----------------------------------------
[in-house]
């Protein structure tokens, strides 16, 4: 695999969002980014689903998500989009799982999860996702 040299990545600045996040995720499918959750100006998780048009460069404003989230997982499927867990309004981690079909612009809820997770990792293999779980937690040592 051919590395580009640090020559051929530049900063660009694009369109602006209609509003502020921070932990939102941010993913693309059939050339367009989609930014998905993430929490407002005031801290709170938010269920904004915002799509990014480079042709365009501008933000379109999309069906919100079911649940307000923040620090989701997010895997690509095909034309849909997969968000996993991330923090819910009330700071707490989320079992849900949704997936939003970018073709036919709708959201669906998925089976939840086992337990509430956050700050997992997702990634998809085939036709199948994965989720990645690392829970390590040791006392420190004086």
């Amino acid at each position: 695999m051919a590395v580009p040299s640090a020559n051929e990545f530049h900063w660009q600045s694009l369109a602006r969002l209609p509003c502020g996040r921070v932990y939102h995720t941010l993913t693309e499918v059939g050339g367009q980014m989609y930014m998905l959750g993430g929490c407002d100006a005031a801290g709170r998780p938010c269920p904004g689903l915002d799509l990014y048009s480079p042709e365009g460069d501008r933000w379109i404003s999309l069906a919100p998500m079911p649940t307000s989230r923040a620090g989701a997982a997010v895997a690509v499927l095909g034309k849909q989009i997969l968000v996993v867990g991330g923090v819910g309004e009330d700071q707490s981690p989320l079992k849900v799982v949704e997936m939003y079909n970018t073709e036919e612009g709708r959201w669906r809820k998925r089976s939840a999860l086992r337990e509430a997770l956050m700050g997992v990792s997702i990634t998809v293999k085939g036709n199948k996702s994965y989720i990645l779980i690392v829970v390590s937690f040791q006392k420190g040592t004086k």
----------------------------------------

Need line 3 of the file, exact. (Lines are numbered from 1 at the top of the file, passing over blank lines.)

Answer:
């Amino acid at each position: 695999m051919a590395v580009p040299s640090a020559n051929e990545f530049h900063w660009q600045s694009l369109a602006r969002l209609p509003c502020g996040r921070v932990y939102h995720t941010l993913t693309e499918v059939g050339g367009q980014m989609y930014m998905l959750g993430g929490c407002d100006a005031a801290g709170r998780p938010c269920p904004g689903l915002d799509l990014y048009s480079p042709e365009g460069d501008r933000w379109i404003s999309l069906a919100p998500m079911p649940t307000s989230r923040a620090g989701a997982a997010v895997a690509v499927l095909g034309k849909q989009i997969l968000v996993v867990g991330g923090v819910g309004e009330d700071q707490s981690p989320l079992k849900v799982v949704e997936m939003y079909n970018t073709e036919e612009g709708r959201w669906r809820k998925r089976s939840a999860l086992r337990e509430a997770l956050m700050g997992v990792s997702i990634t998809v293999k085939g036709n199948k996702s994965y989720i990645l779980i690392v829970v390590s937690f040791q006392k420190g040592t004086k």